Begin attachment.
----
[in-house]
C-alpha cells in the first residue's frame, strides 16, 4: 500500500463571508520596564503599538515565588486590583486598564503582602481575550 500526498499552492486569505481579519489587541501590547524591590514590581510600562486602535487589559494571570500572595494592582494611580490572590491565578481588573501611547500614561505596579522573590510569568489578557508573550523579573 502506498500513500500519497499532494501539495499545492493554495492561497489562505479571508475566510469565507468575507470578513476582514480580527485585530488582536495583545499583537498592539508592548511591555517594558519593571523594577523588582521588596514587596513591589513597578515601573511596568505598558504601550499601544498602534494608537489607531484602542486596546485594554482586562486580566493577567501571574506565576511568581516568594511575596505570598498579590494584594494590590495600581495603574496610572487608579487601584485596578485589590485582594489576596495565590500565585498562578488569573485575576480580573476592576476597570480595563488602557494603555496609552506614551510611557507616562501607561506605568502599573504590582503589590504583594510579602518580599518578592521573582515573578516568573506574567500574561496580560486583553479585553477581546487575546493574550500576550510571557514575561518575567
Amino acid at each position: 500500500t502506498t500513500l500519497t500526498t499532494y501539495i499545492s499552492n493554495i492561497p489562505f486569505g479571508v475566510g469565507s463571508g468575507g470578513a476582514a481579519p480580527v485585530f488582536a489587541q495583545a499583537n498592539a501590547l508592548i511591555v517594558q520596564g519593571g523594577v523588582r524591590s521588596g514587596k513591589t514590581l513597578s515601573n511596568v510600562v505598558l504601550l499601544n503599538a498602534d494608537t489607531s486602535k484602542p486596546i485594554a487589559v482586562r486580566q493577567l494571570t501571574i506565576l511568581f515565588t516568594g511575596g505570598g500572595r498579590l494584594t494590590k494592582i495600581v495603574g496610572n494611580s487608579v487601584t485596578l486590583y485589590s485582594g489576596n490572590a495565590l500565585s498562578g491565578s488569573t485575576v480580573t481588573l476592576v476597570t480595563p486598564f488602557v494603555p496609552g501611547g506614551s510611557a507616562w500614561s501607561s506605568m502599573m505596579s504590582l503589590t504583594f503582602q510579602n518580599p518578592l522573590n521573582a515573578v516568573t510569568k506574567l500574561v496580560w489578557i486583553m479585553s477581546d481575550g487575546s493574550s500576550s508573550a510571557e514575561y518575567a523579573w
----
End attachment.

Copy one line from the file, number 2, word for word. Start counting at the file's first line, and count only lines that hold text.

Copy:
C-alpha cells in the first residue's frame, strides 16, 4: 500500500463571508520596564503599538515565588486590583486598564503582602481575550 500526498499552492486569505481579519489587541501590547524591590514590581510600562486602535487589559494571570500572595494592582494611580490572590491565578481588573501611547500614561505596579522573590510569568489578557508573550523579573 502506498500513500500519497499532494501539495499545492493554495492561497489562505479571508475566510469565507468575507470578513476582514480580527485585530488582536495583545499583537498592539508592548511591555517594558519593571523594577523588582521588596514587596513591589513597578515601573511596568505598558504601550499601544498602534494608537489607531484602542486596546485594554482586562486580566493577567501571574506565576511568581516568594511575596505570598498579590494584594494590590495600581495603574496610572487608579487601584485596578485589590485582594489576596495565590500565585498562578488569573485575576480580573476592576476597570480595563488602557494603555496609552506614551510611557507616562501607561506605568502599573504590582503589590504583594510579602518580599518578592521573582515573578516568573506574567500574561496580560486583553479585553477581546487575546493574550500576550510571557514575561518575567